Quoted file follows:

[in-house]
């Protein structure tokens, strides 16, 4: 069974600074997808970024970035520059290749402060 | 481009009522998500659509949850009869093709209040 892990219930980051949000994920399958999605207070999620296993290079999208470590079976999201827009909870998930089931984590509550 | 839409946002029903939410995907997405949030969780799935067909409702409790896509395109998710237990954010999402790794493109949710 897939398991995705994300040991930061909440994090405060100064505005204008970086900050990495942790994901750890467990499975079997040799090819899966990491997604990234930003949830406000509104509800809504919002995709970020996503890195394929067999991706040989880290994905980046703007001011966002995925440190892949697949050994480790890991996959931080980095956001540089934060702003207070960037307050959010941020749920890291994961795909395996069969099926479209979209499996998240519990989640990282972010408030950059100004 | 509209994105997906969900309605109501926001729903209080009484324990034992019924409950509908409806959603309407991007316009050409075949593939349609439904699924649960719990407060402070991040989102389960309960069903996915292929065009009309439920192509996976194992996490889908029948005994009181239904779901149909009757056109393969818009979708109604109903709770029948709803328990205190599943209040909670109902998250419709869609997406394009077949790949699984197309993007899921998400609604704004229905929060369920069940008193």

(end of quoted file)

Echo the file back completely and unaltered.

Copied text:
[in-house]
């Protein structure tokens, strides 16, 4: 069974600074997808970024970035520059290749402060 | 481009009522998500659509949850009869093709209040 892990219930980051949000994920399958999605207070999620296993290079999208470590079976999201827009909870998930089931984590509550 | 839409946002029903939410995907997405949030969780799935067909409702409790896509395109998710237990954010999402790794493109949710 897939398991995705994300040991930061909440994090405060100064505005204008970086900050990495942790994901750890467990499975079997040799090819899966990491997604990234930003949830406000509104509800809504919002995709970020996503890195394929067999991706040989880290994905980046703007001011966002995925440190892949697949050994480790890991996959931080980095956001540089934060702003207070960037307050959010941020749920890291994961795909395996069969099926479209979209499996998240519990989640990282972010408030950059100004 | 509209994105997906969900309605109501926001729903209080009484324990034992019924409950509908409806959603309407991007316009050409075949593939349609439904699924649960719990407060402070991040989102389960309960069903996915292929065009009309439920192509996976194992996490889908029948005994009181239904779901149909009757056109393969818009979708109604109903709770029948709803328990205190599943209040909670109902998250419709869609997406394009077949790949699984197309993007899921998400609604704004229905929060369920069940008193």